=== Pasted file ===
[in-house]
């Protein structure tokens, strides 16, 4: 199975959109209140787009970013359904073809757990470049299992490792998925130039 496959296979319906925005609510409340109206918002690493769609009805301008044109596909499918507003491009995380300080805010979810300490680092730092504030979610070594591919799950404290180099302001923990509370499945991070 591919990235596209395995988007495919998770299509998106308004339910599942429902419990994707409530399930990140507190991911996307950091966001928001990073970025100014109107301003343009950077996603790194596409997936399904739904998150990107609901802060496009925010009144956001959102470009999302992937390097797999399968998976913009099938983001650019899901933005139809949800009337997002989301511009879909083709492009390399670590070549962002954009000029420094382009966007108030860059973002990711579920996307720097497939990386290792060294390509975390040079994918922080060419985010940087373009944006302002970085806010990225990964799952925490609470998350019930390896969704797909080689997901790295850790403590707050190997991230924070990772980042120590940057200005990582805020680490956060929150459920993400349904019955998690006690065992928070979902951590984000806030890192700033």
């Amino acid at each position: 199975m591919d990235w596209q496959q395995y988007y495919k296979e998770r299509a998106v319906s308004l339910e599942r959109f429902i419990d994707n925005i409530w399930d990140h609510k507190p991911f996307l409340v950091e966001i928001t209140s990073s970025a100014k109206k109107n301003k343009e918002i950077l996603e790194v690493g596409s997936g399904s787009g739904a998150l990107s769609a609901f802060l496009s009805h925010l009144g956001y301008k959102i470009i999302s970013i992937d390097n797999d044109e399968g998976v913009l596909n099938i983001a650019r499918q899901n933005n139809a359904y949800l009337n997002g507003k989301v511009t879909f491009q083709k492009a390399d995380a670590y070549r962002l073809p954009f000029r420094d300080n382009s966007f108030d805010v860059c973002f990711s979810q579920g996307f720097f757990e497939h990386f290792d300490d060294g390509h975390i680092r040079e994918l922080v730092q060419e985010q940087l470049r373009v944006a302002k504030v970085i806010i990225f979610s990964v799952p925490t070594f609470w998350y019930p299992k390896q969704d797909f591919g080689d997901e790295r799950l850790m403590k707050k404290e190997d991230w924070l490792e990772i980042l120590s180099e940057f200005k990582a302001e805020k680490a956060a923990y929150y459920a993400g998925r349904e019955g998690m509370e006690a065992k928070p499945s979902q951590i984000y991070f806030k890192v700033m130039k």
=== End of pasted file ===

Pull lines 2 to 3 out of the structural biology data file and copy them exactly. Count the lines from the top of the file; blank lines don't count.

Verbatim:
């Protein structure tokens, strides 16, 4: 199975959109209140787009970013359904073809757990470049299992490792998925130039 496959296979319906925005609510409340109206918002690493769609009805301008044109596909499918507003491009995380300080805010979810300490680092730092504030979610070594591919799950404290180099302001923990509370499945991070 591919990235596209395995988007495919998770299509998106308004339910599942429902419990994707409530399930990140507190991911996307950091966001928001990073970025100014109107301003343009950077996603790194596409997936399904739904998150990107609901802060496009925010009144956001959102470009999302992937390097797999399968998976913009099938983001650019899901933005139809949800009337997002989301511009879909083709492009390399670590070549962002954009000029420094382009966007108030860059973002990711579920996307720097497939990386290792060294390509975390040079994918922080060419985010940087373009944006302002970085806010990225990964799952925490609470998350019930390896969704797909080689997901790295850790403590707050190997991230924070990772980042120590940057200005990582805020680490956060929150459920993400349904019955998690006690065992928070979902951590984000806030890192700033």
């Amino acid at each position: 199975m591919d990235w596209q496959q395995y988007y495919k296979e998770r299509a998106v319906s308004l339910e599942r959109f429902i419990d994707n925005i409530w399930d990140h609510k507190p991911f996307l409340v950091e966001i928001t209140s990073s970025a100014k109206k109107n301003k343009e918002i950077l996603e790194v690493g596409s997936g399904s787009g739904a998150l990107s769609a609901f802060l496009s009805h925010l009144g956001y301008k959102i470009i999302s970013i992937d390097n797999d044109e399968g998976v913009l596909n099938i983001a650019r499918q899901n933005n139809a359904y949800l009337n997002g507003k989301v511009t879909f491009q083709k492009a390399d995380a670590y070549r962002l073809p954009f000029r420094d300080n382009s966007f108030d805010v860059c973002f990711s979810q579920g996307f720097f757990e497939h990386f290792d300490d060294g390509h975390i680092r040079e994918l922080v730092q060419e985010q940087l470049r373009v944006a302002k504030v970085i806010i990225f979610s990964v799952p925490t070594f609470w998350y019930p299992k390896q969704d797909f591919g080689d997901e790295r799950l850790m403590k707050k404290e190997d991230w924070l490792e990772i980042l120590s180099e940057f200005k990582a302001e805020k680490a956060a923990y929150y459920a993400g998925r349904e019955g998690m509370e006690a065992k928070p499945s979902q951590i984000y991070f806030k890192v700033m130039k």